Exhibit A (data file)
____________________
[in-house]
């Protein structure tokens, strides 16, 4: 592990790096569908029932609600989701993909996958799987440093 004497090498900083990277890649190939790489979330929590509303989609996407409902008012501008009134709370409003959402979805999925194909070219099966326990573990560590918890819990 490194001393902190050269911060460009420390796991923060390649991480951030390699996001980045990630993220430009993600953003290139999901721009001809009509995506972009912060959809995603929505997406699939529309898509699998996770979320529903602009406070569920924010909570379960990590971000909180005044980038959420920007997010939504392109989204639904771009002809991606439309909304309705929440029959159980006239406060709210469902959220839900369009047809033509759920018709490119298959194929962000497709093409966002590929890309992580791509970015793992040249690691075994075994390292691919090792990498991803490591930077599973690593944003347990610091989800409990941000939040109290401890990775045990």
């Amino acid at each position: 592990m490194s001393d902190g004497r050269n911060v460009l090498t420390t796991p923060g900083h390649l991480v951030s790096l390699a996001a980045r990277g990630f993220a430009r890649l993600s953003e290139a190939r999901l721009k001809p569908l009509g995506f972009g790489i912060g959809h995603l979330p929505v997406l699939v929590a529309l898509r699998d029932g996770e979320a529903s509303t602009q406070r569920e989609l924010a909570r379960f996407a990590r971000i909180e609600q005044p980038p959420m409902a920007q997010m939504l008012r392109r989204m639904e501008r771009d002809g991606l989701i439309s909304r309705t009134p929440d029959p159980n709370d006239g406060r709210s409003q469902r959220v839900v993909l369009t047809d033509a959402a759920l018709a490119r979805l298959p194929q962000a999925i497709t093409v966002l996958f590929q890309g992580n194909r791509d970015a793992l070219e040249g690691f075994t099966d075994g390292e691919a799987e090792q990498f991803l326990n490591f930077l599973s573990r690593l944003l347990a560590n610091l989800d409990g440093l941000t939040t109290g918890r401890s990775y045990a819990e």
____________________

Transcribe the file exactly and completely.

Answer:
[in-house]
């Protein structure tokens, strides 16, 4: 592990790096569908029932609600989701993909996958799987440093 004497090498900083990277890649190939790489979330929590509303989609996407409902008012501008009134709370409003959402979805999925194909070219099966326990573990560590918890819990 490194001393902190050269911060460009420390796991923060390649991480951030390699996001980045990630993220430009993600953003290139999901721009001809009509995506972009912060959809995603929505997406699939529309898509699998996770979320529903602009406070569920924010909570379960990590971000909180005044980038959420920007997010939504392109989204639904771009002809991606439309909304309705929440029959159980006239406060709210469902959220839900369009047809033509759920018709490119298959194929962000497709093409966002590929890309992580791509970015793992040249690691075994075994390292691919090792990498991803490591930077599973690593944003347990610091989800409990941000939040109290401890990775045990």
């Amino acid at each position: 592990m490194s001393d902190g004497r050269n911060v460009l090498t420390t796991p923060g900083h390649l991480v951030s790096l390699a996001a980045r990277g990630f993220a430009r890649l993600s953003e290139a190939r999901l721009k001809p569908l009509g995506f972009g790489i912060g959809h995603l979330p929505v997406l699939v929590a529309l898509r699998d029932g996770e979320a529903s509303t602009q406070r569920e989609l924010a909570r379960f996407a990590r971000i909180e609600q005044p980038p959420m409902a920007q997010m939504l008012r392109r989204m639904e501008r771009d002809g991606l989701i439309s909304r309705t009134p929440d029959p159980n709370d006239g406060r709210s409003q469902r959220v839900v993909l369009t047809d033509a959402a759920l018709a490119r979805l298959p194929q962000a999925i497709t093409v966002l996958f590929q890309g992580n194909r791509d970015a793992l070219e040249g690691f075994t099966d075994g390292e691919a799987e090792q990498f991803l326990n490591f930077l599973s573990r690593l944003l347990a560590n610091l989800d409990g440093l941000t939040t109290g918890r401890s990775y045990a819990e």